Abayomi Azikiwe, editor of the Pan-African News Wire, featured on RT satellite television discussing the political and security situation in the post-Gaddafi North African state of Libya. Azikiwe is a frequent analyst for varioius media outlets worldwide., a photo by Pan-African News Wire File Photos on Flickr.
Militias Targeted in Benghazi by Pro-U.S. Demonstrations
CIA, Pentagon warned of possible attacks
By Abayomi Azikiwe
Editor, Pan-African News Wire
A large militia in Benghazi was set upon by several hundred people on September 21 trashing and burning their headquarters and killing several of its members. The Ansar al-Sharia group had been a close ally of the United States during the war that toppled the former Jamahiriya government led by Col. Muammar Gaddafi.
Ansar al-Sharia, has been blamed for carrying out the attacks on the U.S. Consulate and another compound in Benghazi on September 11 that resulted in the deaths of Ambassador Christopher Stevens and at least three other diplomatic personnel. However, an interview just two days prior to the attacks on the militia group with its leader indicated that they had no involvement in the deaths of the diplomats.
Mohammad Ali al-Zahawi, who described himself as the commander of the Islamist brigade, said that “We formed our brigade after the toppling of Gaddafi…but now there are many brigades with different ideologies.” (BBC, September 24)
He went on to say “It is not the right time we give up our arms because we are in a battle with the liberals, the secularists and the remnants of Gaddafi. Our brave youths will continue their struggle until they impose Sharia.”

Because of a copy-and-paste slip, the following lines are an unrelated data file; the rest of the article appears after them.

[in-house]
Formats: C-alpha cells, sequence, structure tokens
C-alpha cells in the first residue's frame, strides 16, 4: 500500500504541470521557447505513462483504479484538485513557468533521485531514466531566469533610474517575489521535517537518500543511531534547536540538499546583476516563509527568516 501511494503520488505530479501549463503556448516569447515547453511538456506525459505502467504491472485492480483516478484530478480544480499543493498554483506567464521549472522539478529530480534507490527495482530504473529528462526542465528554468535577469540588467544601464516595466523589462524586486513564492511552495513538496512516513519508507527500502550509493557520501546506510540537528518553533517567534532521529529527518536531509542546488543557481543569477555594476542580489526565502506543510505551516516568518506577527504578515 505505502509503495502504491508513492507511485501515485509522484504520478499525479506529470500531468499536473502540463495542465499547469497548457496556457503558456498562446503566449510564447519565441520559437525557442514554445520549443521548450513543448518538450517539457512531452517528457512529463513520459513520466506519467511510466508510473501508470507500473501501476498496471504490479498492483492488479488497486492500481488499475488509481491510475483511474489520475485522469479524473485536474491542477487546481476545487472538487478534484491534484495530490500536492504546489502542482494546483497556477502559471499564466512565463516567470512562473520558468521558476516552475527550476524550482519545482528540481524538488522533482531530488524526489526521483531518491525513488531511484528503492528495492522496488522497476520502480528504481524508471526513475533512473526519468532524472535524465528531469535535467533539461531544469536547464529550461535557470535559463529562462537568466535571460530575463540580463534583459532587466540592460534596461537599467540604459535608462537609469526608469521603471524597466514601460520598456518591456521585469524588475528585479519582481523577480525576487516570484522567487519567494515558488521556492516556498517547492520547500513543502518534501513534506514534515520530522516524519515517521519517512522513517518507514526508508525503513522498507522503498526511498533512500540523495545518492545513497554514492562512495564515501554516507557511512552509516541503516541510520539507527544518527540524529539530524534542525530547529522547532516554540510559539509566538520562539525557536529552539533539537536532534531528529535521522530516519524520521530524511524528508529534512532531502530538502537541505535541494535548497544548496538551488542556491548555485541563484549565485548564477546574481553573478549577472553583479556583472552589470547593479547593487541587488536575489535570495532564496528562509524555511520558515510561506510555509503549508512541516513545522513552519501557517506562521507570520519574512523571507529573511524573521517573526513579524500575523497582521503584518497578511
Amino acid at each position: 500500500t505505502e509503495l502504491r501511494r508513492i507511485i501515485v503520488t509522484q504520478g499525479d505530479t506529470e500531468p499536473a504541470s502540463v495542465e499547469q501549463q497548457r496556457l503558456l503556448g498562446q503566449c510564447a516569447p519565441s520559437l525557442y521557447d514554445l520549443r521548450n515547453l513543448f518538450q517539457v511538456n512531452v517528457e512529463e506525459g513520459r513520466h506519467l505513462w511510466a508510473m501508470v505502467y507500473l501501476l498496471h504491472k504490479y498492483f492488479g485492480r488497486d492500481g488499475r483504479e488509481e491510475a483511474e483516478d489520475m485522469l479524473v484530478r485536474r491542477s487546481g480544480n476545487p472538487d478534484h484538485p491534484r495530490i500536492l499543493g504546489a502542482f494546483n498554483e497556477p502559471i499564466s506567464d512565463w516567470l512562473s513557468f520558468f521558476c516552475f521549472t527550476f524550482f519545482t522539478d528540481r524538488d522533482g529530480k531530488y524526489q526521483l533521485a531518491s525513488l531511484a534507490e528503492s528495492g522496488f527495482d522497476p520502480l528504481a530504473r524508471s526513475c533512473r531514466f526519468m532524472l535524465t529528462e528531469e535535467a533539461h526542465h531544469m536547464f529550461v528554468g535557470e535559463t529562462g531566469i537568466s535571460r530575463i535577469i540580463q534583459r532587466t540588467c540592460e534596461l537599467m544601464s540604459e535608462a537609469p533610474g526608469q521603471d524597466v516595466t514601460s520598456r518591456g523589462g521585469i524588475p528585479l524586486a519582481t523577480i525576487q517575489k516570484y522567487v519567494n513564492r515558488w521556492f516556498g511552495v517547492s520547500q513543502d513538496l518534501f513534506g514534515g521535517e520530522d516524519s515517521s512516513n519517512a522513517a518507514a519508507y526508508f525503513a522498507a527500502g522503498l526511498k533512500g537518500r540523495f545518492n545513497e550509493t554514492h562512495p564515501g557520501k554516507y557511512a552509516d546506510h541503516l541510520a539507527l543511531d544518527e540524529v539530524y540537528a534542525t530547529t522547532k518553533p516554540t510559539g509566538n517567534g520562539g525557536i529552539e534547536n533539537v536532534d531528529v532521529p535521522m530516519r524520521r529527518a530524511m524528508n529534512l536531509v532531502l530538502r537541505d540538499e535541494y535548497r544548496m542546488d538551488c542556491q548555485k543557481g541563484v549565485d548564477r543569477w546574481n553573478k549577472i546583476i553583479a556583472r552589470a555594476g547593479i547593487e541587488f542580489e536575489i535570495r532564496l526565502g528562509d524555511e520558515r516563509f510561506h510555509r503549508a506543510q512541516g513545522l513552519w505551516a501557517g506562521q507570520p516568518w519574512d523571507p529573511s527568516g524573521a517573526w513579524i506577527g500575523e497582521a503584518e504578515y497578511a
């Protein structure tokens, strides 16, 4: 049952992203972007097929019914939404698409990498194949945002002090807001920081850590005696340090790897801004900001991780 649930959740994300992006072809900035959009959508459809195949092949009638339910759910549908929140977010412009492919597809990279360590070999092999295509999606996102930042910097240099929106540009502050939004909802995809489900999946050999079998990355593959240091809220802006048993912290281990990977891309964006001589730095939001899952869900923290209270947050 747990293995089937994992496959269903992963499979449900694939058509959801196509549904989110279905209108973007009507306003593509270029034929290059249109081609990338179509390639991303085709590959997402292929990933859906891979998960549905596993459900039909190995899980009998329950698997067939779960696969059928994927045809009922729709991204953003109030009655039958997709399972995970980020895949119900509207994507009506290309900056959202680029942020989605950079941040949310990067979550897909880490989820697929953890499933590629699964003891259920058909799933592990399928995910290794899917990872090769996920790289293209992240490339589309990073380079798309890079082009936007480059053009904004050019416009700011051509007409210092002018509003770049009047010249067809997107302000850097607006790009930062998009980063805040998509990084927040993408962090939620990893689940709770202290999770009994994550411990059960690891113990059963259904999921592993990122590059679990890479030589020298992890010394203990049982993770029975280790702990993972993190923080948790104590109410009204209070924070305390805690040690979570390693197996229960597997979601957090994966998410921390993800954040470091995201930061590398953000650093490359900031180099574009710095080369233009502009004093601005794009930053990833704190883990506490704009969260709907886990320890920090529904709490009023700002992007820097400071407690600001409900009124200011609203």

The militia leader denied that the brigade was an al-Qaeda affiliate but expressed admiration for actions carried out by the organization. “Al-Qaeda’s strategy is aimed at weakening U.S. hegemony on the Muslim nation,” al-Zahawi said.
Under the guise of bringing all of the armed groups under the control of the U.S.-installed General National Congress government based in Tripoli, President Mohamed Magariafis ordered all militias in the eastern region of the country around the major cities of Benghazi and Darna disbanded. Several locations where Ansar al-Sharia and other militias were based in Benghazi were overrun by crowds encompassing armed elements.
A crowd estimated at 30,000 marched through the streets of Benghazi shouting “No to militias.” (Associated Press, September 21) Signs within the crowd even mourned the deaths of Ambassador Stevens and the other consulate staff saying “The ambassador was Libya’s friend” and that “Libya lost a friend.”